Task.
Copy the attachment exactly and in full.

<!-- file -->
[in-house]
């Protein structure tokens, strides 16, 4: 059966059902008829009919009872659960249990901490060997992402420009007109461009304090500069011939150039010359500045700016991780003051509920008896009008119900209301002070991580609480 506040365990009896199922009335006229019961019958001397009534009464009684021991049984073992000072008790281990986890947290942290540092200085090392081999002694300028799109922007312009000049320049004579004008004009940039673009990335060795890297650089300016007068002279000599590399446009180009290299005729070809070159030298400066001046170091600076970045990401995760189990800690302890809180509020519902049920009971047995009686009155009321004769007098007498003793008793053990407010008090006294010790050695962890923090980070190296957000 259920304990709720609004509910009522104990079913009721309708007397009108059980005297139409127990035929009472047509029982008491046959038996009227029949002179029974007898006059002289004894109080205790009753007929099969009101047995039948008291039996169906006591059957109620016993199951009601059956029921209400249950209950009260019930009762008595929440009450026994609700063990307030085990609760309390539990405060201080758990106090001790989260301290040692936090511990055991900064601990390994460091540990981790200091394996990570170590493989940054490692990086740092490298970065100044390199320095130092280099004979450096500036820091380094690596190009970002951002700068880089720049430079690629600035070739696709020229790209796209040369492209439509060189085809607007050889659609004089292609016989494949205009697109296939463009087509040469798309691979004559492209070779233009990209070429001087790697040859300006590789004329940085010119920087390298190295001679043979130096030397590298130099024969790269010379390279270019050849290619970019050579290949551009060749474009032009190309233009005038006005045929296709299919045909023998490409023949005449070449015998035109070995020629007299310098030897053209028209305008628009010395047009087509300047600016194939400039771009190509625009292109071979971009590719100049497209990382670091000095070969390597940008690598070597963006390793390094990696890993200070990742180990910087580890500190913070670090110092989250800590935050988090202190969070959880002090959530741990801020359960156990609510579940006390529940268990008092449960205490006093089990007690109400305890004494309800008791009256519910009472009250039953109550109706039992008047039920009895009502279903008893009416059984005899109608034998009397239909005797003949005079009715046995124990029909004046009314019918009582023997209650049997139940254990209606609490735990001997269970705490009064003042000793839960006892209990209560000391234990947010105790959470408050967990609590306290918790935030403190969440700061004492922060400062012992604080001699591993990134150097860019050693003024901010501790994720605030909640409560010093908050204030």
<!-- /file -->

[in-house]
């Protein structure tokens, strides 16, 4: 059966059902008829009919009872659960249990901490060997992402420009007109461009304090500069011939150039010359500045700016991780003051509920008896009008119900209301002070991580609480 506040365990009896199922009335006229019961019958001397009534009464009684021991049984073992000072008790281990986890947290942290540092200085090392081999002694300028799109922007312009000049320049004579004008004009940039673009990335060795890297650089300016007068002279000599590399446009180009290299005729070809070159030298400066001046170091600076970045990401995760189990800690302890809180509020519902049920009971047995009686009155009321004769007098007498003793008793053990407010008090006294010790050695962890923090980070190296957000 259920304990709720609004509910009522104990079913009721309708007397009108059980005297139409127990035929009472047509029982008491046959038996009227029949002179029974007898006059002289004894109080205790009753007929099969009101047995039948008291039996169906006591059957109620016993199951009601059956029921209400249950209950009260019930009762008595929440009450026994609700063990307030085990609760309390539990405060201080758990106090001790989260301290040692936090511990055991900064601990390994460091540990981790200091394996990570170590493989940054490692990086740092490298970065100044390199320095130092280099004979450096500036820091380094690596190009970002951002700068880089720049430079690629600035070739696709020229790209796209040369492209439509060189085809607007050889659609004089292609016989494949205009697109296939463009087509040469798309691979004559492209070779233009990209070429001087790697040859300006590789004329940085010119920087390298190295001679043979130096030397590298130099024969790269010379390279270019050849290619970019050579290949551009060749474009032009190309233009005038006005045929296709299919045909023998490409023949005449070449015998035109070995020629007299310098030897053209028209305008628009010395047009087509300047600016194939400039771009190509625009292109071979971009590719100049497209990382670091000095070969390597940008690598070597963006390793390094990696890993200070990742180990910087580890500190913070670090110092989250800590935050988090202190969070959880002090959530741990801020359960156990609510579940006390529940268990008092449960205490006093089990007690109400305890004494309800008791009256519910009472009250039953109550109706039992008047039920009895009502279903008893009416059984005899109608034998009397239909005797003949005079009715046995124990029909004046009314019918009582023997209650049997139940254990209606609490735990001997269970705490009064003042000793839960006892209990209560000391234990947010105790959470408050967990609590306290918790935030403190969440700061004492922060400062012992604080001699591993990134150097860019050693003024901010501790994720605030909640409560010093908050204030």